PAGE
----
IT’S the end of the month, and you’re living off a diet of instant noodles because you’ve splurged on everything else but the necessities. Sounds familiar? Meld finance reporter Kaili Ding offers a few tips on how you can take stock of your dollars and cents – without giving up all of life’s little luxuries.
Have a plan
Like everything else in life, the first step to good money management is to plan ahead. Factors to consider include whether you receive a monthly allowance or a lump sum from your parents, and if you need (or want) to supplement that with income from part-time work.
An important question to yourself is what you intend to spend your money on besides the everyday necessities. Whether your intention is to buy a Prada bag or other big ticket items, or to save for a future investment – once your mind is set on a target, it will be easier for you to work towards that goal.
Learn to budget
To reach that goal, you will have to learn to budget, which serves the purpose of recording your income and expenses. Keeping a budget will help you keep track of what you are spending your money on, and make decisions about areas you may want to cut back on your spending.
And thanks to technology, we have a whole suit of tools to choose from to make budgeting easier. There are budget planners you can download onto your computer – spreadsheets that have been set up with columns for income and expenditure, and all you have to do is to fill in the numbers – like this spreadsheet from The Australian Securities and Investments Commission.
If you like to keep track of your spending on the go, you may want to consider downloading budget planner apps onto your phones. Most apps are capable of tracking your spending and presenting it in the form of a chart, as well as allow you to take a picture of your receipt for reference at a later time (say goodbye to bulky wallets stashed full of receipts). Free apps we’ve come across include Fresh Xpense Capture for iPhone users, Easy money for those using Android, and Expensify which is compatible with most smartphones.
However, if you’re the tactile sort and prefer good old paper and pen, you can just record your outgoings in a spending diary. A simple notebook with columns tracking your daily expenditure and saving patterns will suffice.
Ask for advice
Most students don’t think about asking for advice when it comes to managing their money, but most banks do offer free financial advice where you (or your parents) can sit down and discuss your options with a financial planner. It may be especially worthwhile if your parents have left you to manage a lump sum for the year, and you are looking for some safe investment opportunities.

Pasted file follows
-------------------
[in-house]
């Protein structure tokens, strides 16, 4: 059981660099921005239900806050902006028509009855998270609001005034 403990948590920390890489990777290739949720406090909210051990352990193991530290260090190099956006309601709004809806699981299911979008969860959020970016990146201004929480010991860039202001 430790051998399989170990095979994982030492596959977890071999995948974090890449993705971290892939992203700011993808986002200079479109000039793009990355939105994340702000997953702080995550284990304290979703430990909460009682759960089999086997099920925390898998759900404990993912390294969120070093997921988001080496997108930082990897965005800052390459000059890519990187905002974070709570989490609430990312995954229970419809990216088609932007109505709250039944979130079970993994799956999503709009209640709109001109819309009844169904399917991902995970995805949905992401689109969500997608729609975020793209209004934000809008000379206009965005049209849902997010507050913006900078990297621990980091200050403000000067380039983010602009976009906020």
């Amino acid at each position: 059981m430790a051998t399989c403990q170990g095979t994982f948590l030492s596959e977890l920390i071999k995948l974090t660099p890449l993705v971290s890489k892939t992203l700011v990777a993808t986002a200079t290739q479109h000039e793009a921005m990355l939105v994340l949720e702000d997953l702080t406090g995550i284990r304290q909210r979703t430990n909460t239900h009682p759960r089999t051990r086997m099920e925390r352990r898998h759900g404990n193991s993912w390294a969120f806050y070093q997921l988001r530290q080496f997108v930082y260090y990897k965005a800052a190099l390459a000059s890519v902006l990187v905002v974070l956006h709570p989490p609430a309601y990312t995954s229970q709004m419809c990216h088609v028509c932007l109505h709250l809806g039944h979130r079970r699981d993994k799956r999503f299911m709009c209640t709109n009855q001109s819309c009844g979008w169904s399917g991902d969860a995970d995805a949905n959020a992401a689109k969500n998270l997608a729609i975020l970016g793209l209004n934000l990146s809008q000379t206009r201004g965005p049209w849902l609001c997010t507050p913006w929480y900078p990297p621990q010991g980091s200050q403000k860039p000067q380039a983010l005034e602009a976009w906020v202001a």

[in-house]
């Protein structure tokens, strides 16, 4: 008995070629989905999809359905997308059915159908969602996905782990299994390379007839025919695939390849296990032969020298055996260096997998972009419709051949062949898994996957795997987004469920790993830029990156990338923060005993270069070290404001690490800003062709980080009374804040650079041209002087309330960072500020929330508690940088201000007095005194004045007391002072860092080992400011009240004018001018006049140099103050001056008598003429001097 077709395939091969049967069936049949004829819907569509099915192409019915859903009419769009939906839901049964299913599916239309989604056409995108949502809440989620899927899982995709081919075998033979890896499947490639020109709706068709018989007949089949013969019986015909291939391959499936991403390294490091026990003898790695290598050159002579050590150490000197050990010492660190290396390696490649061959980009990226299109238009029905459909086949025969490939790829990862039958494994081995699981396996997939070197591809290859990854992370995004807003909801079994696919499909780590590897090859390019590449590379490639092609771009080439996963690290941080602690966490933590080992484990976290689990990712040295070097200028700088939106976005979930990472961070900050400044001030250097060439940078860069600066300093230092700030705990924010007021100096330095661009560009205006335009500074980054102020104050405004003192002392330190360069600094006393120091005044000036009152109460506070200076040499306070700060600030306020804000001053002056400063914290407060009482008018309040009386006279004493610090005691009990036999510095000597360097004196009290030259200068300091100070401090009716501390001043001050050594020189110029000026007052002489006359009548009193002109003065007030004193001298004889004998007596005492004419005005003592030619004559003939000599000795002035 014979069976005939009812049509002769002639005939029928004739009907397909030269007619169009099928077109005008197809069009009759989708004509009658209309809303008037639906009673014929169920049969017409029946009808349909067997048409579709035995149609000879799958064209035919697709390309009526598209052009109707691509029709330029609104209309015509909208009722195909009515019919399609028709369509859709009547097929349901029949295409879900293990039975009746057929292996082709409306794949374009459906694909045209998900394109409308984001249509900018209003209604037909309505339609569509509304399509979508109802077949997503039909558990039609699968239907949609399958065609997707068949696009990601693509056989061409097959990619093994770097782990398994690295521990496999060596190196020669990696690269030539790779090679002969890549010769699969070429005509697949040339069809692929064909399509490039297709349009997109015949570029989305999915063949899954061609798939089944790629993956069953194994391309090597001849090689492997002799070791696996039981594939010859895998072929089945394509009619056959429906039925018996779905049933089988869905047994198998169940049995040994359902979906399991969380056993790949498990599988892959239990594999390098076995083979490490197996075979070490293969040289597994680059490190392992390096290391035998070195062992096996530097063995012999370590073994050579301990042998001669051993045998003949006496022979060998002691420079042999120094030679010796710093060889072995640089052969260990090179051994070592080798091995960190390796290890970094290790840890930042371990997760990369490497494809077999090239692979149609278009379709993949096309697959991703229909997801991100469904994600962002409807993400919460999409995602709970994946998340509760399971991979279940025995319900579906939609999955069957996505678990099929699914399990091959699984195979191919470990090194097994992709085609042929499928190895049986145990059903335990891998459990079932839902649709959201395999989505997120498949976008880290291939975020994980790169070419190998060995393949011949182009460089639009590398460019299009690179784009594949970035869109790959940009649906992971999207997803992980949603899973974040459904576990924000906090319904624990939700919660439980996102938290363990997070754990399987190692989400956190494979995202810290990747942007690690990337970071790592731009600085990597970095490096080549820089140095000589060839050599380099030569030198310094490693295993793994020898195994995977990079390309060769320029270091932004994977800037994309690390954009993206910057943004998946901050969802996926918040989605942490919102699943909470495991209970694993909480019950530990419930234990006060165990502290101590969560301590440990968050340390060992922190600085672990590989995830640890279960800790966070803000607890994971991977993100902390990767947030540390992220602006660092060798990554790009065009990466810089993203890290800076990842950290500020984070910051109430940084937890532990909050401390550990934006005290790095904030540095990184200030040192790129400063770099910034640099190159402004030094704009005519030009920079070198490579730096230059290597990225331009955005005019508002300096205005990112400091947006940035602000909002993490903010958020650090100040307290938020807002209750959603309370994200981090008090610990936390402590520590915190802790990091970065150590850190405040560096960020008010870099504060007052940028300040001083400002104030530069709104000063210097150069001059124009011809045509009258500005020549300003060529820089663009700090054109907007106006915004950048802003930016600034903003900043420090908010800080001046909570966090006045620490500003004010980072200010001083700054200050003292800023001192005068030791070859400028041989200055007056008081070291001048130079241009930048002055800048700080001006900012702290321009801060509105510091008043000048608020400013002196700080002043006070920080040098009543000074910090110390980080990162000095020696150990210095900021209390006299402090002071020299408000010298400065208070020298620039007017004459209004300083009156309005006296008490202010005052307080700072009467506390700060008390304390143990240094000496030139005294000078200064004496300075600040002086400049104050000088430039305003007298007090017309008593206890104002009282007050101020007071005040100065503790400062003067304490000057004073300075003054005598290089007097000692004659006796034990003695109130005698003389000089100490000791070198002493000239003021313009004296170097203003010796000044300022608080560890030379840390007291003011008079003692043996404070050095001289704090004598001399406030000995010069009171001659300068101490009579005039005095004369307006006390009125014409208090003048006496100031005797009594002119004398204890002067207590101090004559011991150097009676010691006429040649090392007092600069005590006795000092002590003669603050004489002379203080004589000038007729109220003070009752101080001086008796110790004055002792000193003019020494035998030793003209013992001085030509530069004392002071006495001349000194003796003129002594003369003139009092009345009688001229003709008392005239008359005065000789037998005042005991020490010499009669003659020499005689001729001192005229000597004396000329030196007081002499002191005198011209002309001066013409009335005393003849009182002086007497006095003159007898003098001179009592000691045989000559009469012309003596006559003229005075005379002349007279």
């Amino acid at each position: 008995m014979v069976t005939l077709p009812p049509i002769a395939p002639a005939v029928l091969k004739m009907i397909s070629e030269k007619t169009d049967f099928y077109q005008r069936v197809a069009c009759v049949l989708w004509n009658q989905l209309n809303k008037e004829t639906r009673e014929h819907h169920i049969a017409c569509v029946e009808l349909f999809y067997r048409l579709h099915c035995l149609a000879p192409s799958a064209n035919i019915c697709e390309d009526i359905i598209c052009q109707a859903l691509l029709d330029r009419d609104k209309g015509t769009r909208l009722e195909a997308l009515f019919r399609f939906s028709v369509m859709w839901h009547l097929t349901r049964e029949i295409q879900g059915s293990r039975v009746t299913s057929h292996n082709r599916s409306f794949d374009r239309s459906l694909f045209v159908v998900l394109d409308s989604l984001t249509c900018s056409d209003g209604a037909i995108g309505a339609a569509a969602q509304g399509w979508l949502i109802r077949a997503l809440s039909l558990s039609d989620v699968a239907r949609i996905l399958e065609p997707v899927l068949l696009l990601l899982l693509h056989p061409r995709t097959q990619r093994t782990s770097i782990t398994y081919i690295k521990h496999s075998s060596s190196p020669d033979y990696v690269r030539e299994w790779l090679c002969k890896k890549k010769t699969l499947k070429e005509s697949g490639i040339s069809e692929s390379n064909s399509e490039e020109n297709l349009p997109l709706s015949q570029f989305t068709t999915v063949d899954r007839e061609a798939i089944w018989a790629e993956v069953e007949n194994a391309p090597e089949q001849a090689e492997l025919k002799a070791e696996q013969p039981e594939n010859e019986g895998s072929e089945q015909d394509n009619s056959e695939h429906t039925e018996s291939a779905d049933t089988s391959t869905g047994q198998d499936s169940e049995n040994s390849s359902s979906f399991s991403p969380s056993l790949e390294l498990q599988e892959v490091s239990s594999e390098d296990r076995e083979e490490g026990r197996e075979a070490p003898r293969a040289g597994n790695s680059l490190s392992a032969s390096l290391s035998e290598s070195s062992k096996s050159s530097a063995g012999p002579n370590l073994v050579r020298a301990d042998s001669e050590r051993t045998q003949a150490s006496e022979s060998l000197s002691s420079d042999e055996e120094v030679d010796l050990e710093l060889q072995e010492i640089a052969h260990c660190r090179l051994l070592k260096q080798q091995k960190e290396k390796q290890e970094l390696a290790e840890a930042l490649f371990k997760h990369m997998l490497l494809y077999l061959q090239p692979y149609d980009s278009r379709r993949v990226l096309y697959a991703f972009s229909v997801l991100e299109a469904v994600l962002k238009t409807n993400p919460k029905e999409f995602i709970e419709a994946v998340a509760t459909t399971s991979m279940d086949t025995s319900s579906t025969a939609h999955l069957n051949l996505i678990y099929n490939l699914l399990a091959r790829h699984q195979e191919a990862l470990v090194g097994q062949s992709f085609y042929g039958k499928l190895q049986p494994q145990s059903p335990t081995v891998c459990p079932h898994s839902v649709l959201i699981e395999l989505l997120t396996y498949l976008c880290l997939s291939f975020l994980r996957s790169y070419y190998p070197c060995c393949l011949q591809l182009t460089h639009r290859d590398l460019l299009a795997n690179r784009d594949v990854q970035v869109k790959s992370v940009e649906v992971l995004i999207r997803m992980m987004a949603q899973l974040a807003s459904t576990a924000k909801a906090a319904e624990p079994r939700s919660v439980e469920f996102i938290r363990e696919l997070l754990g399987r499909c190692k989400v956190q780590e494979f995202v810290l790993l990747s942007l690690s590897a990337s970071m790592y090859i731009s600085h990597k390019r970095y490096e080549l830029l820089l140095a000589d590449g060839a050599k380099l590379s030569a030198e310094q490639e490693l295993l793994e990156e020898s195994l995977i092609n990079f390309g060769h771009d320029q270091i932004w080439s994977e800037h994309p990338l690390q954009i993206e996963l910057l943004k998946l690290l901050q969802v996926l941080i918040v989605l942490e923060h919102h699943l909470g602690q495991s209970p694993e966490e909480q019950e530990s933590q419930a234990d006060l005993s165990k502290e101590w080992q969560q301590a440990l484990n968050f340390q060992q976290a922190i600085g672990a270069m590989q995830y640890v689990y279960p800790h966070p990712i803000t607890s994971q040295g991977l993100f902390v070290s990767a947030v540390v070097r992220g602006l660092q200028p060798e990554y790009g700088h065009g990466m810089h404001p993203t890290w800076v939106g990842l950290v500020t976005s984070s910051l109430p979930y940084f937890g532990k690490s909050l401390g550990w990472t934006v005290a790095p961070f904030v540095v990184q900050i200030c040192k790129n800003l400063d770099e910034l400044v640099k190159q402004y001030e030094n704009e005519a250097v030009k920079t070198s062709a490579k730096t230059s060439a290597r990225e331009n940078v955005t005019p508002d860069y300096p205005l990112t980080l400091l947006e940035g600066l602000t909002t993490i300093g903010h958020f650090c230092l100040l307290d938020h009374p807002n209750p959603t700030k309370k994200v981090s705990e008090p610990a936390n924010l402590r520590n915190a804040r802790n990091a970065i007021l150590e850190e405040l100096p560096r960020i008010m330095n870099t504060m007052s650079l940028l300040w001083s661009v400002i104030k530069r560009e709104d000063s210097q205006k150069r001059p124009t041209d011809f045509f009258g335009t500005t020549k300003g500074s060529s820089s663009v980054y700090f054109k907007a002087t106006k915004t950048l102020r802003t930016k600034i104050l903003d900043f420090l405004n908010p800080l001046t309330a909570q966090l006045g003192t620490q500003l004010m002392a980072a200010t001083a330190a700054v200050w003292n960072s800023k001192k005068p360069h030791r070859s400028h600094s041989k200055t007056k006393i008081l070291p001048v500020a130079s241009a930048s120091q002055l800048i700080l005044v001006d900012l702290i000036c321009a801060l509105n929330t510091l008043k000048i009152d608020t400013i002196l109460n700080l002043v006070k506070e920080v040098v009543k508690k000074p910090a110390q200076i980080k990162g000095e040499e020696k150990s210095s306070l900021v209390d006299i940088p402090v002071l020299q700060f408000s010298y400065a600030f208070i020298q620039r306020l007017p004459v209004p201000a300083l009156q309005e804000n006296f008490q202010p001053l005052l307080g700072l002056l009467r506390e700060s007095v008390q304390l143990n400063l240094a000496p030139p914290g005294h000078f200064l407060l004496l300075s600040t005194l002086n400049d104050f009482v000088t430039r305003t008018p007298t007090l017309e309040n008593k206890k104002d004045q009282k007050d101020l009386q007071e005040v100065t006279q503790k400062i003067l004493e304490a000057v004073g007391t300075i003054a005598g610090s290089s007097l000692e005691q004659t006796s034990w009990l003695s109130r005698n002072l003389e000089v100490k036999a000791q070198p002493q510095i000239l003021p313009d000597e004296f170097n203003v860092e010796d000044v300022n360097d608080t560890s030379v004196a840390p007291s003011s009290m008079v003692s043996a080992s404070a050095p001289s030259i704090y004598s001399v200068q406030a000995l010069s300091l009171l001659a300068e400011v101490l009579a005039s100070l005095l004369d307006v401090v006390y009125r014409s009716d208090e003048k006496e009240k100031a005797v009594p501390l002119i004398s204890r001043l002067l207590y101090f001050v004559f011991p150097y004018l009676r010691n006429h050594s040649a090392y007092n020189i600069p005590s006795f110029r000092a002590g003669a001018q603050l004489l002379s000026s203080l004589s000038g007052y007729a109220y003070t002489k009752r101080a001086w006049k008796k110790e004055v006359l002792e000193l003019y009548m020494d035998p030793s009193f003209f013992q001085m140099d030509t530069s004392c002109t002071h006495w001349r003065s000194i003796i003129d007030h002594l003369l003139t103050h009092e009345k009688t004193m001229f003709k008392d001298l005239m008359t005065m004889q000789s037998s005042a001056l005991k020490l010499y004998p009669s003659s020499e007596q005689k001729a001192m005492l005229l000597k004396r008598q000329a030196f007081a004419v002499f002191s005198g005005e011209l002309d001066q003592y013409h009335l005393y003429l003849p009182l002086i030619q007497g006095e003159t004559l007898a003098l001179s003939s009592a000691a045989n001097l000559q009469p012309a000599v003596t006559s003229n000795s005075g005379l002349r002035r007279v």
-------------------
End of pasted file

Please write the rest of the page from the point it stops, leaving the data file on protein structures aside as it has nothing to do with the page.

Deepak Mehra, a financial planner at Commonwealth Bank, says it is important for students to seek professional advice before committing to any investment products.
“The best way is to seek advice from a professional. As there are different ways to invest, some which may not occur to students, and there are also other investment options that offer better returns than the term deposit. The most important thing is to talk to someone so that they can make a plan which tailors to (their) needs,” Mr Mehra said.
Do your research
But most importantly, remember to do your own research so you know what you are getting yourself into. Financial planners will offer you products and packages from the banks they represent, and it would be wise to read up and compare between financial institutions.
You will also do well to remember the first principals of financial management, and that is, the higher the risk the better the return. Don’t just jump into something because it promises a high return. A critical analysis of the features of the product you are thinking of investing in is highly recommended. Think about the risks, if you can afford the risks, and take it to your parents and see what they think.